Partnering with the Louisville Water Company, KICC is encouraging visitors to ditch plastic cups and bottles for reusable bottles through a new “Fill, Drink and Repeat” initiative with the facility’s newly constructed refillable water stations. It also plans to work with LWC to soon create a branded refillable bottle that can be distributed to event attendees.

Other notable improvements in sustainability include a massive reduction in energy use. When KICC underwent a complete renovation (and reopened in 2017), builders utilized recycled content and low-emission materials to reduce pollutants inside the building. These practices alone are expected to result in a 24 percent reduction in utility cost and a 32 percent reduction in water use.

Los Angeles Convention Center

The LACC, managed by AEG Facilities, is home to a 2.21-megawatt solar array on the roof of its South Hall. Unveiled in April 2018, the addition brought the facility’s total solar to 2.58 megawatts, making it the largest solar array on a municipally owned U.S. convention center. The move is expected to reduce the LACC’s carbon footprint by more than 2,500 metric tons per year.

LACC rooftop garden

Early last year, the facility also unveiled a new 9,500-sq.-ft. rooftop garden, which contains citrus trees, herbs, vegetables and seasonal flowers above the South Hall lobby. As of last year, 90 percent of produce used in meals at the LACC was locally sourced, reports in-house caterer Levy Restaurants.

The facility also boasts its award-winning “Next Level Sustainability” program, established to reduce the LACC’s carbon footprint and elevate and expand the venue’s sustainable practices across five areas: waste/recycling, energy/climate, water, purchasing and education/communication.

Late last year, the convention center banned the use of plastic straws, a progressive move that will cease the use of 250,000 straws annually.

International Exposition Center, Cleveland

After first implementing an energy reduction plan three years ago, I-X Center became a certified energy efficiency customer with the Illuminating Company – A FirstEnergy Company in April 2018. This year, it implemented energy-efficient LED fixtures on the 40-foot light poles surrounding the building exterior. In total, 60 fixtures were changed, and the center will continue adding energy reduction processes throughout 2019 and beyond, according to I-X Center officials.

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Partner Voices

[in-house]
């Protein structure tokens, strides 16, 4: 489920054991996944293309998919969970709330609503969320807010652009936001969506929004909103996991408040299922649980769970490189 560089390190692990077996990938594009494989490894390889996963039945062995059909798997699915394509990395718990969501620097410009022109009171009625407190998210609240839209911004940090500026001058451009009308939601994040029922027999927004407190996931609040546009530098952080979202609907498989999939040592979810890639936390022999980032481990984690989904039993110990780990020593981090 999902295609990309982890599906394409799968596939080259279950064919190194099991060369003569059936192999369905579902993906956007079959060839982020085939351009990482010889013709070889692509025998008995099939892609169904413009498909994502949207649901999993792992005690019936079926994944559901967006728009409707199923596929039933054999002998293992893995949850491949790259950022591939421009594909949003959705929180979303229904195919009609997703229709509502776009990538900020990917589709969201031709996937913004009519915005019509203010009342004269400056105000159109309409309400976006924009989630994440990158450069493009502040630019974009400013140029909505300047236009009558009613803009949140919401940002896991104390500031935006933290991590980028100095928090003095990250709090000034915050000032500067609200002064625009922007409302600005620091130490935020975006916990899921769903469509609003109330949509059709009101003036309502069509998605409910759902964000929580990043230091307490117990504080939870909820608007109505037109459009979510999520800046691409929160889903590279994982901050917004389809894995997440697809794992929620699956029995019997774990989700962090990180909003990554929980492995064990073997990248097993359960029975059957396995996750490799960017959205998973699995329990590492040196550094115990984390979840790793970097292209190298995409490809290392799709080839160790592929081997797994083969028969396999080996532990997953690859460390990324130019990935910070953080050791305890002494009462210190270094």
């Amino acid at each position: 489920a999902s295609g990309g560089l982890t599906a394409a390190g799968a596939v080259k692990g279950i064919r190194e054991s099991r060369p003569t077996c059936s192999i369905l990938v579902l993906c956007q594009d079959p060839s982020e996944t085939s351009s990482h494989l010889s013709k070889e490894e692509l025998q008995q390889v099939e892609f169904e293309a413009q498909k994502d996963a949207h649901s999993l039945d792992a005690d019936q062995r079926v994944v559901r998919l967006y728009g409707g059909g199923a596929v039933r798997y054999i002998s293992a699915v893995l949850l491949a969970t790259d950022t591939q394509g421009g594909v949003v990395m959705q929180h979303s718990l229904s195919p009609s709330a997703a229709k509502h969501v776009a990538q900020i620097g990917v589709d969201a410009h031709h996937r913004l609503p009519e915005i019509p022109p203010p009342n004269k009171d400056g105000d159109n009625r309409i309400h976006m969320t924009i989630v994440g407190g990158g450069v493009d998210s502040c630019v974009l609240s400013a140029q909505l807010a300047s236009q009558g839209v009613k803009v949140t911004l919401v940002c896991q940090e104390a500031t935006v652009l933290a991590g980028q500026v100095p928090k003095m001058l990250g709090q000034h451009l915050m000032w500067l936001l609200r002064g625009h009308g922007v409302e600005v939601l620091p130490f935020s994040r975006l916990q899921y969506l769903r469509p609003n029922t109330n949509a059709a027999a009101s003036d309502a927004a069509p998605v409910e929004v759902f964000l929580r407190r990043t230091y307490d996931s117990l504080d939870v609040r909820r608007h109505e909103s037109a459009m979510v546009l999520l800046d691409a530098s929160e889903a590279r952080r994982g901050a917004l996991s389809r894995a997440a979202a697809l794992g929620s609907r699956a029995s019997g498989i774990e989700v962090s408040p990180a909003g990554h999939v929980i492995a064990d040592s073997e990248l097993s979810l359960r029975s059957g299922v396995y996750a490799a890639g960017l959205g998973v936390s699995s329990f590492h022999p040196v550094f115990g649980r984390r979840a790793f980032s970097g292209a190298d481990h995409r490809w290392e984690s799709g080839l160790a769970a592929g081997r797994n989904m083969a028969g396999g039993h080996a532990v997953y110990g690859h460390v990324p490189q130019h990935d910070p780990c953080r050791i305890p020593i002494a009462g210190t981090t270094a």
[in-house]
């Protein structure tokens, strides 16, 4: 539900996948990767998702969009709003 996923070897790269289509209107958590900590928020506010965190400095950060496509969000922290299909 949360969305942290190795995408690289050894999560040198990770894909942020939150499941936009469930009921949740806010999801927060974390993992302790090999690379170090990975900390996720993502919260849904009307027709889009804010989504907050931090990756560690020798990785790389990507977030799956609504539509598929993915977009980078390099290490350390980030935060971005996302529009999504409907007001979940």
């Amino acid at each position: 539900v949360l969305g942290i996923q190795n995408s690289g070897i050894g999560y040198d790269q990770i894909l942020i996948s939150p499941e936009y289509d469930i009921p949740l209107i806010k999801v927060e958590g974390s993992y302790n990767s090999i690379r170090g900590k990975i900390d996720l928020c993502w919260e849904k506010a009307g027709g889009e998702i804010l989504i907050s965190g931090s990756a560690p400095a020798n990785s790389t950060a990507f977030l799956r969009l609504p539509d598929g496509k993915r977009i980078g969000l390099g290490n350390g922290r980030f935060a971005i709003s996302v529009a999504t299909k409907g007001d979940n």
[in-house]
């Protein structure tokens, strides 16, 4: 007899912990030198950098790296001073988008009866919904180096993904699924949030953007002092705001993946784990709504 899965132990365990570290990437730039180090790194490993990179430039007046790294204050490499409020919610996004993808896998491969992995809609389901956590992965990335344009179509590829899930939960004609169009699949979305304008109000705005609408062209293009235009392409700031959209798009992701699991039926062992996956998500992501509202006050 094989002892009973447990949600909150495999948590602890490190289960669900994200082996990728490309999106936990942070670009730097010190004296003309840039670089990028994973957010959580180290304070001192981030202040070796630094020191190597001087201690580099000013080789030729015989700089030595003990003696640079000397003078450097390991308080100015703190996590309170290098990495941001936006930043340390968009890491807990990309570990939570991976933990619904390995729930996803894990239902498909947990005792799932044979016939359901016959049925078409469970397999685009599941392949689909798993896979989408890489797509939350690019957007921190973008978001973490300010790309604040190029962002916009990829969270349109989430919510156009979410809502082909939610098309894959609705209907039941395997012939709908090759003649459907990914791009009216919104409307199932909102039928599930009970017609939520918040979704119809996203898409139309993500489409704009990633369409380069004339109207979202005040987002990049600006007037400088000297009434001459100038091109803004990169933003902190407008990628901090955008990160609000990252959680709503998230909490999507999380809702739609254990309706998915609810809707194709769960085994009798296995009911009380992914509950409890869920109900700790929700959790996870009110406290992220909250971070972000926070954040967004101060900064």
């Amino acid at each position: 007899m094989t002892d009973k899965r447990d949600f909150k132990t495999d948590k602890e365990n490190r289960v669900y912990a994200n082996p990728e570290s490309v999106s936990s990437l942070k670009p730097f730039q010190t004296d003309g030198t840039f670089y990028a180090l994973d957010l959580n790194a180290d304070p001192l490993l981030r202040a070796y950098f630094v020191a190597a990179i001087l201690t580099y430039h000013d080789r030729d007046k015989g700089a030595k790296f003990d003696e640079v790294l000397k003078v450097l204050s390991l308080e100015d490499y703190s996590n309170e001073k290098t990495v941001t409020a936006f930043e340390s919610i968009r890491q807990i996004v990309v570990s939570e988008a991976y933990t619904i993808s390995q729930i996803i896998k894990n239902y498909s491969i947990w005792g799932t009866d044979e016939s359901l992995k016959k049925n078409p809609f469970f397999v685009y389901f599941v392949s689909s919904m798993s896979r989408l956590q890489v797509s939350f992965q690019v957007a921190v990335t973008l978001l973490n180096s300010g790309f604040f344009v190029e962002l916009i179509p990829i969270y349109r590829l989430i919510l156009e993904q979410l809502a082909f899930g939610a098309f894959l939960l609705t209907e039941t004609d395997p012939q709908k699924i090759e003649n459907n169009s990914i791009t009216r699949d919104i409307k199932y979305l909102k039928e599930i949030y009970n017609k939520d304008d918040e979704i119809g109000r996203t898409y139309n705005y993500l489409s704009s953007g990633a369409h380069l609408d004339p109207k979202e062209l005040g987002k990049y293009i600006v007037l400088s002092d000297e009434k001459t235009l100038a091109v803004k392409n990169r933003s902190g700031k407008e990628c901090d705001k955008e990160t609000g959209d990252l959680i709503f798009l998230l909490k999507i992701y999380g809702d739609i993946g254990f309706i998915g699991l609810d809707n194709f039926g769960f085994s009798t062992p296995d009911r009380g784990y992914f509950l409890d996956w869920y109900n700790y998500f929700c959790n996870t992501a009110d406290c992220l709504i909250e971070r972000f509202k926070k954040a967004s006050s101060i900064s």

Less than six months ago, Lisa Messina joined the Las Vegas Convention and Visitors Authority (LVCVA) as the first-ever chief sales officer after leading the sales team at Caesars Entertainment. A 12-year Las Vegas resident, Messina is a graduate of Cornell University’s School of Hotel Administration and serves on MPI International’s board of directors. TSNN had a chance to catch up with this dynamic leader and talk to her about her vision for the new role, current shifts in the trade show industry, creating more diversity and equity within the organization, and advice to future female leaders. Lisa Messina, Chief Sales Officer, LVCVA With Las Vegas becoming The Greatest Arena on EarthTM, what are some of the things you’re most excited about in your role? Our team was at The Big Game’s handoff ceremony earlier this month, and I couldn’t help but think, “We’re going to crush it next year!”  These high-profile events and venues not only drive excitement, but also provide unmatched opportunities for event planners. Allegiant Stadium hosts events from 10 to 65,000 people and offers on-field experiences. Formula 1 Grand Prix will take place in Las Vegas in November, after the year-one F1 race, the four-story paddock building will be available for buyouts and will also offer daily ride-along experiences that will be available for groups. And, of course, the MSG Sphere officially announced that it will open in September, ahead of schedule, with a U2 residency. It’s going to be the most technologically advanced venue as far as lighting, sound, feel, and even scent, and it will be available for buyouts and next-level sponsorships inside and outside. There’s no ceiling to what you can do when you’re doing events in Las Vegas.  Allegiant Stadium As the trade show and convention business returns to the pre-pandemic levels, what shifts are you noticing and how do you think they will impact the industry going forward? Our trade show organizers are very focused on driving customer experience. Most of our organizers are reporting stronger exhibitor numbers and increased numbers of new exhibitors, with trade shows proving to be almost or above 2019 levels. Now our organizers are really doubling down on driving attendance and focusing on the data to provide that individualized, customized experience to help attendees meet their goals and get the best value. Some companies continue to be cautiously optimistic with their organizational spend when it comes to sending attendees, but I think it will continue to improve. As the U.S. Travel Association makes more progress on the U.S. visa situation, we also expect a growing influx of international attendees. What are some innovative ways the LVCVA helps trade show and convention organizers deliver the most value for their events? We focus on customer experience in the same way that trade show organizers are thinking about it. We got rave reviews with the West Hall Expansion of the Las Vegas Convention Center (LVCC), so over the next two years, we will be renovating the North and the Central halls, which will include not just the same look and feel, but also the digital experiences that can be leveraged for branding and sponsorship opportunities.  Vegas Loop, the underground transportation system designed by The Boring Company, is also a way we have enhanced the customer experience. Vegas Loop at the LVCC has transported more than 900,000 convention attendees across the campus since its 2021 launch. Last summer, Resorts World and The Boring Company opened the first resort stop at the Resorts World Las Vegas , with plans to expand throughout the resort corridor, including downtown Las Vegas, Allegiant Stadium and Harry Reid International Airport. The LVCVA also purchased the Las Vegas Monorail in 2020, the 3.9-mile-long elevated transportation system that connects eight resorts directly to the convention center campus. This is the only rail system in the world that integrates fares directly into show badges and registration. For trade show organizers, these transportation options mean saving time, money and effort when it comes to moving groups from the hotels to LVCC and around the city. Also, the more we can focus on building the infrastructure around the convention center, the more it supports the customer experience and ultimately supports our trade show organizers. Scheduled to debut in Q4, Fontainebleau Las Vegas will offer 3,700 hotel rooms and 550,000 square feet of meeting and convention space next to LVCC.  What are some of the plans for advancing DEI (diversity, equity and inclusion) within your organization? We’re currently partnering with instead of working with a leading consulting firm, to lay the foundation and create a solid DEI plan and be the leader when it comes to DEI initiatives. The heart of that journey with the consulting firm is also talking to our customers about their strategic approaches to DEI and driving innovation in this space.  What are your favorite ways to recharge? My husband and I have an RV and we’re outdoorsy people. So, while we have over 150,000 world-class hotel rooms and renowned restaurants right outside our doorstep, one of my favorite things to do is get out to Red Rock Canyon, the Valley of Fire, and Lake Mead. Five of the top national parks are within a three-hour drive from Las Vegas, so there’s a lot you can do. We love balancing the energy of Las Vegas with nature, and we’re noticing that a lot of attendees add activities off the Strip when they come here.  Valley of Fire What advice would you give to women following leadership paths in destination marketing? I think it’s about being laser-focused on what you want to accomplish; building a team around you that lifts you and helps you achieve your goals; and being humble and realizing that you do it as a group. No one gets this done alone. Thankfully, there are a lot of women in leadership in this organization, in our customers’ organizations, and in this city that we can be really proud of. We’re a formidable force that is making things happen.   This interview has been edited and condensed. This article is exclusively sponsored by the Las Vegas Convention & Visitors Authority. For more information, visit HERE.